Official Chinese think-tank suggests an end to China's one child policy

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Even though there are an estimated 1.3 billion people in China, a Chinese foundation is urging the government to phase out its long standing policy limiting family size. And while there are still many, many people living in China some believe there soon won't be enough young people. Today, the case for brothers and sisters to care for elderly parents.



Official Chinese think-tank suggests an end to China's one child policy - Demographer, U of Carolina

We started this segment with a clip from Chen Mei, a young banker who lives in Beijing. While her parents are healthy now... she worries about them becoming dependent as they grow old. In China, children are traditionally expected to care for elderly parents. But that's become a greater burden thanks to the One Child Policy that all but ensures there are no brothers or sisters to help out.

And you don't have to be a care giver to worry about the problem the One Child Policy may be for China. A Chinese government think tank is urging the country's leaders to phase out the policy, and allow families to have 2 children by 2015.

Yong Cai is a demographer and assistant professor of sociology at the University of North Carolina, Chapel Hill. He is currently a visiting scholar at Fudan University in Shanghai, and that's where we reached him.

Li Chen Chen is training to be a lawyer in Beijing. She remembers some of the loneliness of growing up alone and when she starts a family, she wants more than one child. We aired a clip.

Official Chinese think-tank suggests an end to China's one child policy - UN Population Fund

Last month, the United Nations Population Fund released a report about Aging in the 21st Century. It looks at how the world's countries prepare for greying populations.

Jose Miguel Guzman is the Chief of the U.N. Population Fund's Population and Development Branch. He co-authored the report. He was in New York City.

This segment was produced by The Current's Liz Hoath.

Mail: Saeed Jama Story

Before we go, there's time to hear some reaction to a story we brought you yesterday. Some of you had strong feelings about yesterday's story on Saeed Jama. He was being deported to Somalia. That's where his parents are from -- but he's never lived there. He grew up in Alberta and spent time in prison for drug trafficking. He never took out Canadian citizenship and deportation is part of his punishment.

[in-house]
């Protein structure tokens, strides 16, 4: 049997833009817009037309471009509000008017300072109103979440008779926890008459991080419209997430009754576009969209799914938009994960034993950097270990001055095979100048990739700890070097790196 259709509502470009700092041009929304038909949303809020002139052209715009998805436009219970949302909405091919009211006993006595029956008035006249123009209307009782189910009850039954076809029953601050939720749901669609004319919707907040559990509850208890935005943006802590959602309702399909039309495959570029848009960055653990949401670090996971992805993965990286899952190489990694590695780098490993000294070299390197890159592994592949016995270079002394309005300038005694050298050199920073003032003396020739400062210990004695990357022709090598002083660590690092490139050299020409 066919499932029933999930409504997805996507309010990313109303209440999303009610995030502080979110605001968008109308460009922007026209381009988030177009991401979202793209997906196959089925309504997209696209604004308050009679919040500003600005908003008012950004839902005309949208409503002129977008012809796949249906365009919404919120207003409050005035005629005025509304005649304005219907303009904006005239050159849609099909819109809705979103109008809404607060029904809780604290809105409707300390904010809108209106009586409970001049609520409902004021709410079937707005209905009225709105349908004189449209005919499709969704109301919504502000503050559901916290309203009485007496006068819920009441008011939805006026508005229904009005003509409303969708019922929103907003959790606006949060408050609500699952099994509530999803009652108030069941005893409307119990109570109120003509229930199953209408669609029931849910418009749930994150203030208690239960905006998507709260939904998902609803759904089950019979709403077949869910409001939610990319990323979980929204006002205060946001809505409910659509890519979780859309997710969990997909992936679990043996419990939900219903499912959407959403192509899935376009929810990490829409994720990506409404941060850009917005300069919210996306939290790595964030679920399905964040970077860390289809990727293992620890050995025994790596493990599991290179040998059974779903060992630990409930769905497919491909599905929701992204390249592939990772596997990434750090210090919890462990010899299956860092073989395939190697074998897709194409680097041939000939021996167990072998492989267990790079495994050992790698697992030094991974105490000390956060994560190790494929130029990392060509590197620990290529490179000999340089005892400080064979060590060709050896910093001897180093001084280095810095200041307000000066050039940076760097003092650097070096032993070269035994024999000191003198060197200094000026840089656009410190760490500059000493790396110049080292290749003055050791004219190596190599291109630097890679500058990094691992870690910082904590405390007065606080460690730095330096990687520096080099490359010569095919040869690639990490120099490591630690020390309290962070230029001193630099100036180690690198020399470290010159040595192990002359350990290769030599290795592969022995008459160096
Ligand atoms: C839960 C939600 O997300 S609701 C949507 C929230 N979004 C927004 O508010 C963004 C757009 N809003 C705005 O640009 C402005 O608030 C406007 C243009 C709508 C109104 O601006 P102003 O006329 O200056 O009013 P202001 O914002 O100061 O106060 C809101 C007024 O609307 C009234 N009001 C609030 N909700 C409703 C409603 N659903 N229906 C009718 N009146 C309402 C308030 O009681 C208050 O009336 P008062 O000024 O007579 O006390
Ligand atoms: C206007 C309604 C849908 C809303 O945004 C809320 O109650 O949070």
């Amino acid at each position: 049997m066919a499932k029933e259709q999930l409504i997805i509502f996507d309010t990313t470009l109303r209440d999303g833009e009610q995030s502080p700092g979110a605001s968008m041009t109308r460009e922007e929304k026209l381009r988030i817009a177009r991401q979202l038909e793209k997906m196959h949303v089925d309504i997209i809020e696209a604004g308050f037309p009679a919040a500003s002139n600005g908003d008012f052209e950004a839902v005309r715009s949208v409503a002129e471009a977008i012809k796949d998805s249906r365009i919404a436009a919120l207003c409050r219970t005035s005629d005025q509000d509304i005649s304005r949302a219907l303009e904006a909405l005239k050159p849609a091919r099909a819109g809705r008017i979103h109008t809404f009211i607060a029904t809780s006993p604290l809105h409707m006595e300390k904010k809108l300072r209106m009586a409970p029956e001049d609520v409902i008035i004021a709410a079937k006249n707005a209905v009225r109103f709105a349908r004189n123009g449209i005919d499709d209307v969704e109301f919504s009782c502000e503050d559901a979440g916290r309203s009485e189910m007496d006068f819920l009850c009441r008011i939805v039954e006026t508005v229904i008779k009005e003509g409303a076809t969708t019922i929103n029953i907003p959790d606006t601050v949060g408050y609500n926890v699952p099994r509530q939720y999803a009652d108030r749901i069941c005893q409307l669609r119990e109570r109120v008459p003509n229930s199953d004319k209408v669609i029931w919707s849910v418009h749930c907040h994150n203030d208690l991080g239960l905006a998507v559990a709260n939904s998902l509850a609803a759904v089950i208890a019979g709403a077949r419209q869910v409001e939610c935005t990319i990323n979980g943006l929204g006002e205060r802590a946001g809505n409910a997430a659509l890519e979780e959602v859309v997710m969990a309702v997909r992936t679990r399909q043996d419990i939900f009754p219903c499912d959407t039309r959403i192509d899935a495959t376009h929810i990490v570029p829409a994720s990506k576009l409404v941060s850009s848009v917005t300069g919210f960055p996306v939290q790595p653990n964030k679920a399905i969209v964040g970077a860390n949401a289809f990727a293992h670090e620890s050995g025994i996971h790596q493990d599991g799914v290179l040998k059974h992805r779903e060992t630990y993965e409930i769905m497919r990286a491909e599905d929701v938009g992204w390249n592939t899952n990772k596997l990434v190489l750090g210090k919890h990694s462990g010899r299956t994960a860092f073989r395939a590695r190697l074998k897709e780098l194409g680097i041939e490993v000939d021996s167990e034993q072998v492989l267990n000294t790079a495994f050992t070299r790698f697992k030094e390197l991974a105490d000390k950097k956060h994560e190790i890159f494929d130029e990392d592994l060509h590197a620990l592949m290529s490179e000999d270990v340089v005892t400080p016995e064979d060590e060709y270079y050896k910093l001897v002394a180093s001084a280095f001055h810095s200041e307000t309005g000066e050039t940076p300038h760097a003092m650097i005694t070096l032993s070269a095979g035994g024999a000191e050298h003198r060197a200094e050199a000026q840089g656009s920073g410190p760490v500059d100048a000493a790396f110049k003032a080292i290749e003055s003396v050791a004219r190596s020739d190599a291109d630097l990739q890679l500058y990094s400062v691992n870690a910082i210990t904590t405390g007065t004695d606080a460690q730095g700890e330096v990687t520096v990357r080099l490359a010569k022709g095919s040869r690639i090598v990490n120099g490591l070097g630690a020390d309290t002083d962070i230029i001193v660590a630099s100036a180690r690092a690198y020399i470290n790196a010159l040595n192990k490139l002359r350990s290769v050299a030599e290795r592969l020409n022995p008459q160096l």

Don Eaton of Dixon Point, New Brunswick writes:

I don't care what country they come from if they do not obey our laws they should be deported. When we bring people in to our country ..our laws must be obeyed ! It seems harsh but we have problems enough without importing new ones.

From Halifax, Joe O'Brien, says:

This person trafficked drugs which destroy the lives of young Canadians. He needs to be held accountable for this. He should be deported.

And we also heard from Mike LeBlanc of Moncton:

If someone has either been in Canada for ten years or is a young offender they should not be returned to a foreign land for a simple crime. Saeed Jama is a made-in-Canada issue. WE MUST DEAL WITH IT OURSELVES ! ... I would like to see a limit on how long anyone can remain a Canadian Resident to, let's say, 10 years. Yes, become a citizen or leave Canada!

We always welcome your comments. There are lots of ways to reach us - go to our website for all the details.

And, don't forget you can vote on the debate that aired earlier this morning. Be it resolved the world cannot tolerate an Iran with nuclear weapons capability. Charles Krauthammer argued for the resolution; Fareed Zakaria against it. We're curious to tally your votes.


Other segment from today's show:

What does Toronto Mayor Rob Ford's removal from office mean for Toronto and for democracy?

Can we live with a nuclear-armed Iran?

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